claims under the Act, it did so expressly. (§§ 931, 943, subd. (a); see Gillotti v.
Stewart (2017) 11 Cal.App.5th 875, 894.) No similar language appears in section
897 to suggest violations of its catchall standard may be pursued in a common law
negligence or strict liability action outside the parameters of the Act. Second,
other parts of the Act treat sections 896 and 897 as a unified and connected whole.
(See §§ 910 [requiring exhaustion of prelitigation procedures in all cases where “a
violation of the standards set forth in Chapter 2 [§§ 896–897]” is alleged], 942
[establishing rules for “a claim for violation of the standards set forth in Chapter 2
[§§ 896–897]”].) Such treatment is at odds with the Van Tassels’ proposal that
section 897, unlike section 896, may be enforced at common law. Were we to
agree with the Van Tassels that a defect standard based on damage causation
reflects a legislative intent to preserve a common law claim for such defects, this
would create difficulties in applying section 896. That section measures
defectiveness for some but not all building components by whether damage was
caused and, under the Van Tassels’ reading, would support a common law claim
for some but not all standard violations. (Compare § 896, subds. (a)(3), (6), (7),
(11), (12), (18), (c)(1) [setting out standards for various components that depend
on damage] with id., subds. (a)(4), (14)–(17), (b)(1)–(4), (d)–(f) [setting out
standards for other components that do not depend on damage].) Had the
Legislature intended such a selective preservation of common law remedies, we
think it would have said so, as it did elsewhere.
Against these textual inferences, the Van Tassels point to other portions of
the Act that purportedly preserve common law claims and confine the Act’s
prelitigation procedures to statutory claims under the Act. (See §§ 910, 914,
subd. (a), 942.) Central to their argument is section 910, which says: “Prior to
13
filing an action against any party alleged to have contributed to a violation of the
standards set forth in Chapter 2 (commencing with Section 896), the claimant shall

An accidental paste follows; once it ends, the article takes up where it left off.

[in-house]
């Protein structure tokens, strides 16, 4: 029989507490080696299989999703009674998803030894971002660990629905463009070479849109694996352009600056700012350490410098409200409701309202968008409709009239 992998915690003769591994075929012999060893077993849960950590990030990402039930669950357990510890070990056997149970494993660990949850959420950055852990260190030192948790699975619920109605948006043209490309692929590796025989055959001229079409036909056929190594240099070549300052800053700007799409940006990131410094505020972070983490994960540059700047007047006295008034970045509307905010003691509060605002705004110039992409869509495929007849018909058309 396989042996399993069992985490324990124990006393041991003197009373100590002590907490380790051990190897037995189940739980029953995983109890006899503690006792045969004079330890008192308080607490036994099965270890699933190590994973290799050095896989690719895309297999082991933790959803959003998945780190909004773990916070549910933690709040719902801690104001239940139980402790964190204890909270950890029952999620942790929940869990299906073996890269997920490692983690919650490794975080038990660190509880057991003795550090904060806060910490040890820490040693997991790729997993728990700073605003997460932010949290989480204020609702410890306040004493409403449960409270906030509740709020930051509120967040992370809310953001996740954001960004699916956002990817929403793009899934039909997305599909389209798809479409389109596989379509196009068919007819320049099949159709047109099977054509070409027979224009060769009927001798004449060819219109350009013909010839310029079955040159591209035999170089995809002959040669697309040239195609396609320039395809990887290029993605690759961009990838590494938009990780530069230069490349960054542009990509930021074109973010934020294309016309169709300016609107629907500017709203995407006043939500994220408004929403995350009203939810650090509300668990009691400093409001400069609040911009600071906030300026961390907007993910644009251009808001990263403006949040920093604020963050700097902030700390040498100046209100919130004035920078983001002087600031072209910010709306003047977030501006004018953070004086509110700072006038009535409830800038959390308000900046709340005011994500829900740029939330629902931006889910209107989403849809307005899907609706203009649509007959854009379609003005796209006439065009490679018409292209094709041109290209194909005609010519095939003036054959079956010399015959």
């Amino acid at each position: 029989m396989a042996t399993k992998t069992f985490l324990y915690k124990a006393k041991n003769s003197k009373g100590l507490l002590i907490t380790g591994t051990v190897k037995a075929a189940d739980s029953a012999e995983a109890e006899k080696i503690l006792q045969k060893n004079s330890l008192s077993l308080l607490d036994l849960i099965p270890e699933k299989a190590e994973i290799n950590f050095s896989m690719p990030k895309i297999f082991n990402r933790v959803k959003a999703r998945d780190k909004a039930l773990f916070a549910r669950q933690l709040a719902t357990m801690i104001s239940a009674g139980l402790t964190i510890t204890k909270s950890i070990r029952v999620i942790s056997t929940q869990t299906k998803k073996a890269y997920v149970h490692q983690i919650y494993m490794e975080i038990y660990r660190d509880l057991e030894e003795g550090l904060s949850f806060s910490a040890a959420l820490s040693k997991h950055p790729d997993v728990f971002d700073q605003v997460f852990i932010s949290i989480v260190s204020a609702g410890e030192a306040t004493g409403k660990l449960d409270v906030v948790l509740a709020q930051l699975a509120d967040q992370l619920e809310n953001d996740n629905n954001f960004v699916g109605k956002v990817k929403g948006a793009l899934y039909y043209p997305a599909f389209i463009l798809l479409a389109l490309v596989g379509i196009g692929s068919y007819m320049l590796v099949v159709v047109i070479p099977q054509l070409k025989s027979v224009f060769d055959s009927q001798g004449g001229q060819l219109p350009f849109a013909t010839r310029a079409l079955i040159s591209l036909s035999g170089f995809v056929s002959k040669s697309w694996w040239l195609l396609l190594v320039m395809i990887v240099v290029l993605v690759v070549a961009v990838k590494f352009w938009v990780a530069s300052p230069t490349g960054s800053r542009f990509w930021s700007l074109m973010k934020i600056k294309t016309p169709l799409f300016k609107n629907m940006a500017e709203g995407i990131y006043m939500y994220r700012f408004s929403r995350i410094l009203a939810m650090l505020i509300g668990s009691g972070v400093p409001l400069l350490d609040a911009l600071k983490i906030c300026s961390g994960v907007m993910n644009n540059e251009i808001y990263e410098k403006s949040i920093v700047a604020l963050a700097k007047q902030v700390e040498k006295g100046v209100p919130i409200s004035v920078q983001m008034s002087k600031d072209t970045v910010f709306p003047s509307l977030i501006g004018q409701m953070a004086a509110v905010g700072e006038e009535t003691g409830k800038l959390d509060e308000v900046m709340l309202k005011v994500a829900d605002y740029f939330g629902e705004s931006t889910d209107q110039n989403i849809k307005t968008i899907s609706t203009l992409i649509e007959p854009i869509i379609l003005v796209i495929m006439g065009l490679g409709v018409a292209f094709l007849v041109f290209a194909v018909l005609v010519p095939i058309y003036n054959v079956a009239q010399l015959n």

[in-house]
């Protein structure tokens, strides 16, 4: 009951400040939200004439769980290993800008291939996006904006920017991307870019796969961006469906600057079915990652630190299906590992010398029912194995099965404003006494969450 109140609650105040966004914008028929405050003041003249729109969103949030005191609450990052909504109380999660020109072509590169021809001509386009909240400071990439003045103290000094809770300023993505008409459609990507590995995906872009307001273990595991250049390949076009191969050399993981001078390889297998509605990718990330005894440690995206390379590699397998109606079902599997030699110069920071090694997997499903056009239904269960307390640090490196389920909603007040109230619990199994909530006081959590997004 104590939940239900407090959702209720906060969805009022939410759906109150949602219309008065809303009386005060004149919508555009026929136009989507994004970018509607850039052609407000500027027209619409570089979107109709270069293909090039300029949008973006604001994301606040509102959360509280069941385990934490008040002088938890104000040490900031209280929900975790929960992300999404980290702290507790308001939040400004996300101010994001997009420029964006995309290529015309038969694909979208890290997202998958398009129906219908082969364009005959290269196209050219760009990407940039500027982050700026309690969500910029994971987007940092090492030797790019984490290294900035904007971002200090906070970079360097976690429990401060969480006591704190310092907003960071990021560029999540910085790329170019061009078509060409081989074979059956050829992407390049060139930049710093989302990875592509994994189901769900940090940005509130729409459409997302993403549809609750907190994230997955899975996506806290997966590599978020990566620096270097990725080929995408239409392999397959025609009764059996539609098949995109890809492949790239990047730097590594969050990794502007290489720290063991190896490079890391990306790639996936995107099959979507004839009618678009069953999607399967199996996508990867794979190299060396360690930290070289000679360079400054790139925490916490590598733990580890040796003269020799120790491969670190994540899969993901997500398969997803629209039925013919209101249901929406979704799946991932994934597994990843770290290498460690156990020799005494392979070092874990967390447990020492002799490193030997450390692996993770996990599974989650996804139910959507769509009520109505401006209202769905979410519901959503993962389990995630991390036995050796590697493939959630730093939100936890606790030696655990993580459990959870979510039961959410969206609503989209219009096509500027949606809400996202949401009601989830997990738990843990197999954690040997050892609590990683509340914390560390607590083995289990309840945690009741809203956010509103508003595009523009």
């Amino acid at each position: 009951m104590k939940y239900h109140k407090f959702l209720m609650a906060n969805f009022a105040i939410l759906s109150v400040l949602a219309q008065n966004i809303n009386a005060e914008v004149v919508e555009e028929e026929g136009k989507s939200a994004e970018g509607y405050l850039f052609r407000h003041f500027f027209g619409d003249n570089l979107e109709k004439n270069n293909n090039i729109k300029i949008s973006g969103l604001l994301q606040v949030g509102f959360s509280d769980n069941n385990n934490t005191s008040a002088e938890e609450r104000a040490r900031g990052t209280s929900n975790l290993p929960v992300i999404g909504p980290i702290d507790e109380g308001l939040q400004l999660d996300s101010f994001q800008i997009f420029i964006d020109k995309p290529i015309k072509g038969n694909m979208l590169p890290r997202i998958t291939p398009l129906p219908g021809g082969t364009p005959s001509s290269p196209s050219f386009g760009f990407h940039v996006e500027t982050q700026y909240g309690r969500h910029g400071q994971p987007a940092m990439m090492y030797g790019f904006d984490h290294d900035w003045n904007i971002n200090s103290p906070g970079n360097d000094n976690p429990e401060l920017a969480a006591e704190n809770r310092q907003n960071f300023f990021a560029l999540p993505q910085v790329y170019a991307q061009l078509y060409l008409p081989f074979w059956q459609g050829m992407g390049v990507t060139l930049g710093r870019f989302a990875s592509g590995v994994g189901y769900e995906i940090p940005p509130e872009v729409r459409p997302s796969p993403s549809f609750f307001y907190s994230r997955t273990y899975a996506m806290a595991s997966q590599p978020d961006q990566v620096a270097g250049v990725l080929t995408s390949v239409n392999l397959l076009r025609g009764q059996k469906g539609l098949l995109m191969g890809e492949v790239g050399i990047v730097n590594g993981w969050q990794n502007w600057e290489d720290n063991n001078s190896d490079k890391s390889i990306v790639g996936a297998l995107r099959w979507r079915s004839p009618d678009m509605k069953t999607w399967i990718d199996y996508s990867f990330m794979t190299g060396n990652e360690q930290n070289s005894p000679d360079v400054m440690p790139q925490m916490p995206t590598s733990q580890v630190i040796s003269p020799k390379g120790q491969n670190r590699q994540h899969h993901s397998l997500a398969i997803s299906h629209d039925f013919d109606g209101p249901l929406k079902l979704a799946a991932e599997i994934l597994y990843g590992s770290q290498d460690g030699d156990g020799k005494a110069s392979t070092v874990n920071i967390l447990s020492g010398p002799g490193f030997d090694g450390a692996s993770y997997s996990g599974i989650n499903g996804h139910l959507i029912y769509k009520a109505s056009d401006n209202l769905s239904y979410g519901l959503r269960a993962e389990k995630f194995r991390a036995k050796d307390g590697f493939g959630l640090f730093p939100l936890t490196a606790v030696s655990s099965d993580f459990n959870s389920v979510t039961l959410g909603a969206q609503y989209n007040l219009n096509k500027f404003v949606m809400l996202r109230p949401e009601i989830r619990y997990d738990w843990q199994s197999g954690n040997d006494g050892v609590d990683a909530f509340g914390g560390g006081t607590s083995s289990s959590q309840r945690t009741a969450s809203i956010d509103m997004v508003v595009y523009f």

initiate the following prelitigation procedures . . . .” The Van Tassels contend that
this passage limits the applicability of the Act’s prelitigation procedures to cases
where the complaint formally “allege[s]” the defendant has “contributed to a
violation of the standards” set forth in the Act. A common law claim for property
damage that does not contain such formal allegations, they argue, is exempt from
the Act’s prelitigation procedures. But this reading of the statute is difficult to
reconcile with section 943, subdivision (a), which says: “Except as provided in
this title, no other cause of action for a claim covered by this title or for damages
recoverable under Section 944 is allowed.” In other words, section 943 disallows
claims other than those predicated on the Act’s standards, with exceptions not
applicable here. And if a claim for property damage alleges a violation of section
896 or section 897, then section 910 by its terms subjects the claim to the Act’s
prelitigation procedures.
Finally, the Van Tassels argue that the presumption against abrogation of
the common law requires an express statement that the Legislature intended to
displace existing remedies. It does not. (Ante, at p. 5.) Moreover, both sides
agree that the Legislature in passing the Act sought to abrogate the common law,
even though the text contains no express statement of that intent. They differ only
in degree: The Van Tassels contend that the Legislature sought only to overrule
the common law limits on recovery identified in Aas, whereas McMillin contends
that the Legislature went further in supplanting certain common law claims with
statutory ones. As explained above, we agree with McMillin’s reading of the Act.
14
B.
The legislative history of the Act confirms that displacement of parts of the
existing remedial scheme was no accident, but rather a considered choice to
reform construction defect litigation.
First, language in the Legislature’s analyses of the Act’s effects reflects an
intent that the Act would govern not only no damage cases, but cases where
property damage had resulted. The Act’s standards were designed so that “except
where explicitly specified otherwise, liability would accrue under the standards
regardless of whether the violation of the standard had resulted in actual damage
or injury.” (Sen. Com. on Judiciary, Analysis of Sen. Bill No. 800 (2001–2002
Reg. Sess.) as amended Aug. 28, 2002, p. 4.) Both halves of this intended
application are significant: Liability under the standards would attach even in the
absence of actual damage, thus effectively abrogating Aas. And liability under the
standards would also attach in cases of actual damage; in other words, the
Legislature anticipated that passage of the Act would result in standards that
governed liability even when violation of the standards had resulted in property
damage. The Legislature thus recognized and intended that claims under the Act
would cover territory previously in the domain of the common law.
Second, the Act “establishes a mandatory process prior to the filing of a
construction defect action,” with the “major component of this process” being “the